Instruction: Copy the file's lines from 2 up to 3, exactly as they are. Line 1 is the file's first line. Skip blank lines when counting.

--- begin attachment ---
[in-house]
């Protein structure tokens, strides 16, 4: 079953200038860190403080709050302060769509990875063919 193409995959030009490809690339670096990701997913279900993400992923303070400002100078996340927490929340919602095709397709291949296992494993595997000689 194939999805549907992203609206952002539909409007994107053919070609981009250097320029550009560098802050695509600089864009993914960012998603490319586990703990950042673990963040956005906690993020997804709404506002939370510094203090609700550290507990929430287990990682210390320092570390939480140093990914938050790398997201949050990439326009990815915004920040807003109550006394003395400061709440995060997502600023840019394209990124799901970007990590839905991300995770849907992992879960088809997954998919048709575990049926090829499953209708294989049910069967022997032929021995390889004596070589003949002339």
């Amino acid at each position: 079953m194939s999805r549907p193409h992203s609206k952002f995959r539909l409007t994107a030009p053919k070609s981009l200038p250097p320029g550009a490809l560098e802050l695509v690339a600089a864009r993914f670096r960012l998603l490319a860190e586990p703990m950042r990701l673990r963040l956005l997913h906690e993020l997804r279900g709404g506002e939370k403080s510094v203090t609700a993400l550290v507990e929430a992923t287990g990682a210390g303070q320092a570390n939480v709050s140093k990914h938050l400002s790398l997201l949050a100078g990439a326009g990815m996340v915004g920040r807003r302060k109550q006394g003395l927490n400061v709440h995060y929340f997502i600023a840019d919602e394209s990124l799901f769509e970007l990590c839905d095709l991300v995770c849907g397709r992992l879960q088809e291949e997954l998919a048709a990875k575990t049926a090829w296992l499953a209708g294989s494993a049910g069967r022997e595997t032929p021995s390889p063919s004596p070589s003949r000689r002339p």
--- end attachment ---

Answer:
């Protein structure tokens, strides 16, 4: 079953200038860190403080709050302060769509990875063919 193409995959030009490809690339670096990701997913279900993400992923303070400002100078996340927490929340919602095709397709291949296992494993595997000689 194939999805549907992203609206952002539909409007994107053919070609981009250097320029550009560098802050695509600089864009993914960012998603490319586990703990950042673990963040956005906690993020997804709404506002939370510094203090609700550290507990929430287990990682210390320092570390939480140093990914938050790398997201949050990439326009990815915004920040807003109550006394003395400061709440995060997502600023840019394209990124799901970007990590839905991300995770849907992992879960088809997954998919048709575990049926090829499953209708294989049910069967022997032929021995390889004596070589003949002339």
């Amino acid at each position: 079953m194939s999805r549907p193409h992203s609206k952002f995959r539909l409007t994107a030009p053919k070609s981009l200038p250097p320029g550009a490809l560098e802050l695509v690339a600089a864009r993914f670096r960012l998603l490319a860190e586990p703990m950042r990701l673990r963040l956005l997913h906690e993020l997804r279900g709404g506002e939370k403080s510094v203090t609700a993400l550290v507990e929430a992923t287990g990682a210390g303070q320092a570390n939480v709050s140093k990914h938050l400002s790398l997201l949050a100078g990439a326009g990815m996340v915004g920040r807003r302060k109550q006394g003395l927490n400061v709440h995060y929340f997502i600023a840019d919602e394209s990124l799901f769509e970007l990590c839905d095709l991300v995770c849907g397709r992992l879960q088809e291949e997954l998919a048709a990875k575990t049926a090829w296992l499953a209708g294989s494993a049910g069967r022997e595997t032929p021995s390889p063919s004596p070589s003949r000689r002339p």